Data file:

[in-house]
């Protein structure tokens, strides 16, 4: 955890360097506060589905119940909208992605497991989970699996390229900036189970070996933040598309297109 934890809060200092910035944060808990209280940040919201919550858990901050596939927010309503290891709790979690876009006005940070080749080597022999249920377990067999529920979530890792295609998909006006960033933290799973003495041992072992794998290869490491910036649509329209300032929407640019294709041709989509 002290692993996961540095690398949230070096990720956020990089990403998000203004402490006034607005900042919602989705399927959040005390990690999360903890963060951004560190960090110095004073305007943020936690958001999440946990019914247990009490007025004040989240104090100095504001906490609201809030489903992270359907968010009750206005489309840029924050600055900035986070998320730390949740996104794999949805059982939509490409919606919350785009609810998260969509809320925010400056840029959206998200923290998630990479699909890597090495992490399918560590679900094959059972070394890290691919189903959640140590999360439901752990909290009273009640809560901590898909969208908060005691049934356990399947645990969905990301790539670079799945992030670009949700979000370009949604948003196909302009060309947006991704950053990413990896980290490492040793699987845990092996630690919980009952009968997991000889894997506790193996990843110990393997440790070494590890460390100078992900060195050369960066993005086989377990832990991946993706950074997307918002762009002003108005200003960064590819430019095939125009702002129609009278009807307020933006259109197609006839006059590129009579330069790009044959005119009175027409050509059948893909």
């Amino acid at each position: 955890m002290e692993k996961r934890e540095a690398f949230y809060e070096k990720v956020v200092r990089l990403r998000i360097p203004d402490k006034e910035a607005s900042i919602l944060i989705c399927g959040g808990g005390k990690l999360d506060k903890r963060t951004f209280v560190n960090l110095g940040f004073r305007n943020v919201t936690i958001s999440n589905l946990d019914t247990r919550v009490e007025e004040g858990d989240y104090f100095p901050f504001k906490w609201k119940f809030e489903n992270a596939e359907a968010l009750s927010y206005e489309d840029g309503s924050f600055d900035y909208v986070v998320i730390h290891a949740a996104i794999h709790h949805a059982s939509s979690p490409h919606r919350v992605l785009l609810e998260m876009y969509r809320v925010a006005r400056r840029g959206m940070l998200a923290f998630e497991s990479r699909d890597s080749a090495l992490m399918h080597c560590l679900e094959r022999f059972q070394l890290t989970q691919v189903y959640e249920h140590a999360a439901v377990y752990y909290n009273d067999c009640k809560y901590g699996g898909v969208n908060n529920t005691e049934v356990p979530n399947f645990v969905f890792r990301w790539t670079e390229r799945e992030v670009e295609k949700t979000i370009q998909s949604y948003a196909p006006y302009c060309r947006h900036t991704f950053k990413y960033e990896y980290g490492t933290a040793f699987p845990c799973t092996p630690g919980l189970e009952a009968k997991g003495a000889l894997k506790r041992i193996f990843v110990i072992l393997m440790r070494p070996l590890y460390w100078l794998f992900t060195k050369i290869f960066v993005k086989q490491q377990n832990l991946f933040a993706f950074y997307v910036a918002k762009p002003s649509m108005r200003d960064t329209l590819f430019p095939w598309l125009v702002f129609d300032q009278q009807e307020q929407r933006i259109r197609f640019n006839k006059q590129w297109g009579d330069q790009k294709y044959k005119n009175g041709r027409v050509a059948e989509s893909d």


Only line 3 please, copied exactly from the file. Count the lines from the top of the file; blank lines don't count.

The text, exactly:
């Amino acid at each position: 955890m002290e692993k996961r934890e540095a690398f949230y809060e070096k990720v956020v200092r990089l990403r998000i360097p203004d402490k006034e910035a607005s900042i919602l944060i989705c399927g959040g808990g005390k990690l999360d506060k903890r963060t951004f209280v560190n960090l110095g940040f004073r305007n943020v919201t936690i958001s999440n589905l946990d019914t247990r919550v009490e007025e004040g858990d989240y104090f100095p901050f504001k906490w609201k119940f809030e489903n992270a596939e359907a968010l009750s927010y206005e489309d840029g309503s924050f600055d900035y909208v986070v998320i730390h290891a949740a996104i794999h709790h949805a059982s939509s979690p490409h919606r919350v992605l785009l609810e998260m876009y969509r809320v925010a006005r400056r840029g959206m940070l998200a923290f998630e497991s990479r699909d890597s080749a090495l992490m399918h080597c560590l679900e094959r022999f059972q070394l890290t989970q691919v189903y959640e249920h140590a999360a439901v377990y752990y909290n009273d067999c009640k809560y901590g699996g898909v969208n908060n529920t005691e049934v356990p979530n399947f645990v969905f890792r990301w790539t670079e390229r799945e992030v670009e295609k949700t979000i370009q998909s949604y948003a196909p006006y302009c060309r947006h900036t991704f950053k990413y960033e990896y980290g490492t933290a040793f699987p845990c799973t092996p630690g919980l189970e009952a009968k997991g003495a000889l894997k506790r041992i193996f990843v110990i072992l393997m440790r070494p070996l590890y460390w100078l794998f992900t060195k050369i290869f960066v993005k086989q490491q377990n832990l991946f933040a993706f950074y997307v910036a918002k762009p002003s649509m108005r200003d960064t329209l590819f430019p095939w598309l125009v702002f129609d300032q009278q009807e307020q929407r933006i259109r197609f640019n006839k006059q590129w297109g009579d330069q790009k294709y044959k005119n009175g041709r027409v050509a059948e989509s893909d």